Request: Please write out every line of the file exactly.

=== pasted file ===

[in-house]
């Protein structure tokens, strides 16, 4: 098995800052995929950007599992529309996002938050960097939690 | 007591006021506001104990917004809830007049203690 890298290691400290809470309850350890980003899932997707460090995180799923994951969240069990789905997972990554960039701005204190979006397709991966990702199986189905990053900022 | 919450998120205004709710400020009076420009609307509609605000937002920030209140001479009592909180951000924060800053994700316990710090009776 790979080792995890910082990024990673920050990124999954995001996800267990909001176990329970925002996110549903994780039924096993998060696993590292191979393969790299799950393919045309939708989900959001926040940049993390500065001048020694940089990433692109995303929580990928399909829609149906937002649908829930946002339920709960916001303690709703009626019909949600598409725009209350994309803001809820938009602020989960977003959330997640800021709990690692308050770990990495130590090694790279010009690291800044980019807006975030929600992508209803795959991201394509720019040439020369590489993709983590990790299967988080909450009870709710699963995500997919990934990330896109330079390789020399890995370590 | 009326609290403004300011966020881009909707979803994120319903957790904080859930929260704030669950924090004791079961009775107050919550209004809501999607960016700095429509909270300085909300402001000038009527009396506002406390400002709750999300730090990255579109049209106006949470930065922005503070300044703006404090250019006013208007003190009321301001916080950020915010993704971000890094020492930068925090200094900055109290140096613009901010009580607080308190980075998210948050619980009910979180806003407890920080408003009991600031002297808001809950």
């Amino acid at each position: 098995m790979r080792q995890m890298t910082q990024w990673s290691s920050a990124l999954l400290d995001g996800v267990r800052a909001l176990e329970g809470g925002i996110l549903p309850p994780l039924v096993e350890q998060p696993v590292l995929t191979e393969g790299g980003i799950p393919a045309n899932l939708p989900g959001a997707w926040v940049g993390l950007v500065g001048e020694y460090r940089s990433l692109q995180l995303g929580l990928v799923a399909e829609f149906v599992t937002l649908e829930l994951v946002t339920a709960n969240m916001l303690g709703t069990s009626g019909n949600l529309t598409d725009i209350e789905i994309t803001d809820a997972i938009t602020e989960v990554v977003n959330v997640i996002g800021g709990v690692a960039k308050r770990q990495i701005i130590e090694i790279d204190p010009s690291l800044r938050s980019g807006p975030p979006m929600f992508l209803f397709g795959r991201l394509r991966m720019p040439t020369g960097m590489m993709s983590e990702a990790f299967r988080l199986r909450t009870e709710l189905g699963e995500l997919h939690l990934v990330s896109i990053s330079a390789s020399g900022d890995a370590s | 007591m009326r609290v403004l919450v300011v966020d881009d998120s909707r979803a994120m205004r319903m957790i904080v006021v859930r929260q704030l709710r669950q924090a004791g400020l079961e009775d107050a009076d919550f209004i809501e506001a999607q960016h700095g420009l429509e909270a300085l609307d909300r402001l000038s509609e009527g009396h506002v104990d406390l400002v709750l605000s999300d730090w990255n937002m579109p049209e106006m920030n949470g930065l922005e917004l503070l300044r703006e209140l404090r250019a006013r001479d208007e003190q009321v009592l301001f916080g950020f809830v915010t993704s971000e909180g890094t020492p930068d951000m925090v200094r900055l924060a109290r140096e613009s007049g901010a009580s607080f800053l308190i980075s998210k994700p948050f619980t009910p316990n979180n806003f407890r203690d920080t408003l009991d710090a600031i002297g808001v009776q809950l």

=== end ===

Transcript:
[in-house]
């Protein structure tokens, strides 16, 4: 098995800052995929950007599992529309996002938050960097939690 | 007591006021506001104990917004809830007049203690 890298290691400290809470309850350890980003899932997707460090995180799923994951969240069990789905997972990554960039701005204190979006397709991966990702199986189905990053900022 | 919450998120205004709710400020009076420009609307509609605000937002920030209140001479009592909180951000924060800053994700316990710090009776 790979080792995890910082990024990673920050990124999954995001996800267990909001176990329970925002996110549903994780039924096993998060696993590292191979393969790299799950393919045309939708989900959001926040940049993390500065001048020694940089990433692109995303929580990928399909829609149906937002649908829930946002339920709960916001303690709703009626019909949600598409725009209350994309803001809820938009602020989960977003959330997640800021709990690692308050770990990495130590090694790279010009690291800044980019807006975030929600992508209803795959991201394509720019040439020369590489993709983590990790299967988080909450009870709710699963995500997919990934990330896109330079390789020399890995370590 | 009326609290403004300011966020881009909707979803994120319903957790904080859930929260704030669950924090004791079961009775107050919550209004809501999607960016700095429509909270300085909300402001000038009527009396506002406390400002709750999300730090990255579109049209106006949470930065922005503070300044703006404090250019006013208007003190009321301001916080950020915010993704971000890094020492930068925090200094900055109290140096613009901010009580607080308190980075998210948050619980009910979180806003407890920080408003009991600031002297808001809950």
């Amino acid at each position: 098995m790979r080792q995890m890298t910082q990024w990673s290691s920050a990124l999954l400290d995001g996800v267990r800052a909001l176990e329970g809470g925002i996110l549903p309850p994780l039924v096993e350890q998060p696993v590292l995929t191979e393969g790299g980003i799950p393919a045309n899932l939708p989900g959001a997707w926040v940049g993390l950007v500065g001048e020694y460090r940089s990433l692109q995180l995303g929580l990928v799923a399909e829609f149906v599992t937002l649908e829930l994951v946002t339920a709960n969240m916001l303690g709703t069990s009626g019909n949600l529309t598409d725009i209350e789905i994309t803001d809820a997972i938009t602020e989960v990554v977003n959330v997640i996002g800021g709990v690692a960039k308050r770990q990495i701005i130590e090694i790279d204190p010009s690291l800044r938050s980019g807006p975030p979006m929600f992508l209803f397709g795959r991201l394509r991966m720019p040439t020369g960097m590489m993709s983590e990702a990790f299967r988080l199986r909450t009870e709710l189905g699963e995500l997919h939690l990934v990330s896109i990053s330079a390789s020399g900022d890995a370590s | 007591m009326r609290v403004l919450v300011v966020d881009d998120s909707r979803a994120m205004r319903m957790i904080v006021v859930r929260q704030l709710r669950q924090a004791g400020l079961e009775d107050a009076d919550f209004i809501e506001a999607q960016h700095g420009l429509e909270a300085l609307d909300r402001l000038s509609e009527g009396h506002v104990d406390l400002v709750l605000s999300d730090w990255n937002m579109p049209e106006m920030n949470g930065l922005e917004l503070l300044r703006e209140l404090r250019a006013r001479d208007e003190q009321v009592l301001f916080g950020f809830v915010t993704s971000e909180g890094t020492p930068d951000m925090v200094r900055l924060a109290r140096e613009s007049g901010a009580s607080f800053l308190i980075s998210k994700p948050f619980t009910p316990n979180n806003f407890r203690d920080t408003l009991d710090a600031i002297g808001v009776q809950l």